La Niña Could Cut Brazil’s Sugar Production in 2022

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La Niña is back, and it could result in another poor sugarcane crop in Brazil. As Brazil supplies about 40%-50% of the world’s sugar exports, favorable sugarcane growing conditions in Thailand and India might be key to averting global supply problems in sugar next year. 

Sugar is widely used by companies ranging from confectionery (including candies and chocolate), baked goods and soft drink manufacturers, to name a few. Many convenience foods and snacks contain sugar as well.

Sugar prices have been stuck near four-year highs because Brazil’s crop is expected to finish in the next few weeks around 10% below 2020’s output, due to drought and frost conditions in July. Weather prospects for Brazil’s next crop, especially cumulative rainfall during the next five months in Sao Paulo, Brazil’s most important sugarcane production region, will determine where prices go from here. 

To ensure a decent harvest next year, Brazil’s sugarcane crop will need about 1,000 mm of rainfall between now and March, according to a Gro analysis of 20 years of rainfall. This past year had cumulative rainfall 30% below the average. Even as Brazil’s rainy season gets underway, the Gro Drought Index for Sao Paulo currently sits at 2.75, indicating “severe” drought.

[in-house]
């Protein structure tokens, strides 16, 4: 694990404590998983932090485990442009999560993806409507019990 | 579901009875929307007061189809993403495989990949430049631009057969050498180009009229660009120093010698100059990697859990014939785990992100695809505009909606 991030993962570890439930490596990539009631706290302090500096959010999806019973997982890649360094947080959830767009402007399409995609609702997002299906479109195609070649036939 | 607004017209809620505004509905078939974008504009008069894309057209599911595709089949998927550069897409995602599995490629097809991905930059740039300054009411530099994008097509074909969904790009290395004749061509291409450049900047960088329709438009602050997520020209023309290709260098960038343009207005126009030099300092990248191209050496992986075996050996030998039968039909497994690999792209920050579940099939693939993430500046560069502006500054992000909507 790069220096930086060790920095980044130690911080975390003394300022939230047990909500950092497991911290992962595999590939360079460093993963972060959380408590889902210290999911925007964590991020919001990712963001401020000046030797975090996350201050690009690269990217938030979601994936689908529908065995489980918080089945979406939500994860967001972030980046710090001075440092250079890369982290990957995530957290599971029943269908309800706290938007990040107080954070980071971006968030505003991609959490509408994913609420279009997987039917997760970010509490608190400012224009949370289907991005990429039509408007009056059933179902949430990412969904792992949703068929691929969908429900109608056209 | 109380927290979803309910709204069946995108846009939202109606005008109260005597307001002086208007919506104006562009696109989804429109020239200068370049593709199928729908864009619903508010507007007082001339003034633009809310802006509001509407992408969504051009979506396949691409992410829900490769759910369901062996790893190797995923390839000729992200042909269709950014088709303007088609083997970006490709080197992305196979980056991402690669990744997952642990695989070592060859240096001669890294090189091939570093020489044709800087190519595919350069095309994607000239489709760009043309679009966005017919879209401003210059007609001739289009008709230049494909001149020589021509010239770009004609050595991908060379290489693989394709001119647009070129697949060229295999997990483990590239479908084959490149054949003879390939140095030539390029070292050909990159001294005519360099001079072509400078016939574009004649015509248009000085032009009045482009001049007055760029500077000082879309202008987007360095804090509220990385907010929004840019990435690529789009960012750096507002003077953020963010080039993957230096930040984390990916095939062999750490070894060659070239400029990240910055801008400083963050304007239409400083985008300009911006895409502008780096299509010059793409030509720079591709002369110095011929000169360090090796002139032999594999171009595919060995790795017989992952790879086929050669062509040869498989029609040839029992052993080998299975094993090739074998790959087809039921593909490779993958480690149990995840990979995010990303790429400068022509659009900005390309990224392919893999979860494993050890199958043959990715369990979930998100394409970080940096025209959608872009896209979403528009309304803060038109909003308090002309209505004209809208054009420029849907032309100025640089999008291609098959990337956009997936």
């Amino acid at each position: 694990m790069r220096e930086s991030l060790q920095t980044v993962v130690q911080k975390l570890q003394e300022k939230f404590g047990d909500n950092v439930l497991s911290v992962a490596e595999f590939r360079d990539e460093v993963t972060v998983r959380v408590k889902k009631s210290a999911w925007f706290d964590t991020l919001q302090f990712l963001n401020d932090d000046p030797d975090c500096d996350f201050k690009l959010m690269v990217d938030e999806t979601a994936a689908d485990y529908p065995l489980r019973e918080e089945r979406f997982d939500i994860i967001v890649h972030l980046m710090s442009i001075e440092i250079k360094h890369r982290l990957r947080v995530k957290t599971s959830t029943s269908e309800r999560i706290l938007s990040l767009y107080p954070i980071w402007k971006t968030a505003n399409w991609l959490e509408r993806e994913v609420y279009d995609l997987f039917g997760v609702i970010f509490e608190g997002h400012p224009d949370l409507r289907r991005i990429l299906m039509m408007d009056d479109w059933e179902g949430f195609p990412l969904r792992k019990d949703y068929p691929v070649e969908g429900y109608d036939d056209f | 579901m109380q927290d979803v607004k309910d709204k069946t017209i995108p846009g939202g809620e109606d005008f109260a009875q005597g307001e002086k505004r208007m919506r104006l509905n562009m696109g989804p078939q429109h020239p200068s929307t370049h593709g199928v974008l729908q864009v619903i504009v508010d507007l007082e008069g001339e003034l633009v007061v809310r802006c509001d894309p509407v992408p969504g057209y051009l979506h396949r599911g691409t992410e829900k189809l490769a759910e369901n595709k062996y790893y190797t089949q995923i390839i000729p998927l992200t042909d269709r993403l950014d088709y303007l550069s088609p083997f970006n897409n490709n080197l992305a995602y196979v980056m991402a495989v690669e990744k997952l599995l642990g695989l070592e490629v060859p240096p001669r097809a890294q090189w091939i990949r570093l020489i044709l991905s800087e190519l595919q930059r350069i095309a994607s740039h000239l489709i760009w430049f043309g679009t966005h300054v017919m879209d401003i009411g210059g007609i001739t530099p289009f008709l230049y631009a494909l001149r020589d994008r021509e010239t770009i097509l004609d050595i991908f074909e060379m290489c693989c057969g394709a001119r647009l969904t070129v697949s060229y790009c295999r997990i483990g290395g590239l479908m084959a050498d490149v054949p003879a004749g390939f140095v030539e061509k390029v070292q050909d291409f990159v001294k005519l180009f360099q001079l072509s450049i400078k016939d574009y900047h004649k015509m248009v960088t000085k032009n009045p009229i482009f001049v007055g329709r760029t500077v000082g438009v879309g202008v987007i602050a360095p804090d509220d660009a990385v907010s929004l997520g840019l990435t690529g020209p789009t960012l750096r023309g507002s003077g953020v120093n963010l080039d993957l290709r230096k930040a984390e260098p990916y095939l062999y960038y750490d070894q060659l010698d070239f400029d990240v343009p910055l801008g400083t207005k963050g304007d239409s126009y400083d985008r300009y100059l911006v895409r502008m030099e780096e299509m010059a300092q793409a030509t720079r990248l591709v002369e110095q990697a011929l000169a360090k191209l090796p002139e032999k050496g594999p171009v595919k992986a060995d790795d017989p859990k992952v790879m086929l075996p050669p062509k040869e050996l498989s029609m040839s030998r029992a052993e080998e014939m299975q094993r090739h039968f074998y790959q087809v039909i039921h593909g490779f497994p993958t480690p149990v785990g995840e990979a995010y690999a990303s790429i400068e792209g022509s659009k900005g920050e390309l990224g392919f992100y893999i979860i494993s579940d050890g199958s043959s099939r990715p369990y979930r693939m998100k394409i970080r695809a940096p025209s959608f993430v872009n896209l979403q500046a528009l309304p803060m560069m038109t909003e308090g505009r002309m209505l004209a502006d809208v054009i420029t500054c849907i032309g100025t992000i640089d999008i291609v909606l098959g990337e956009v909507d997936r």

Monitor rainfall in the key Sao Paulo region using this Gro analytic.  

La Niña conditions have brought sufficient rain to India and Thailand’s sugarcane crops in recent months. Gro analytics displaying NDVI for sugarcane in Thailand and sugar beets in the EU currently show that both producers will likely harvest a good crop this year, and this has paused the rise in sugar prices. 

Sugar production in the EU and Thailand is forecast to increase 12% and 40%, respectively, from last season, while India’s production is expected to hit a record. Gro’s satellite-derived NDVI, which detects infrared light reflected from plants, can signal stresses to plant health two weeks before problems are visible to the naked eye. 

Brazil’s sugar mills favored sugar production over ethanol this season, and they are expected to do the same next season. The global sugar market cannot afford to lose sugar production to ethanol, as a supply deficit is expected for the 2021/22 season.  

To better monitor sugarcane crop prospects around the world, Gro's Navigator for Agriculture brings together in a single app displays on weather, growing conditions, and long-term forecasts, weighted by specific crop and/or region. Learn more about the Navigator for Agriculture app here, or contact

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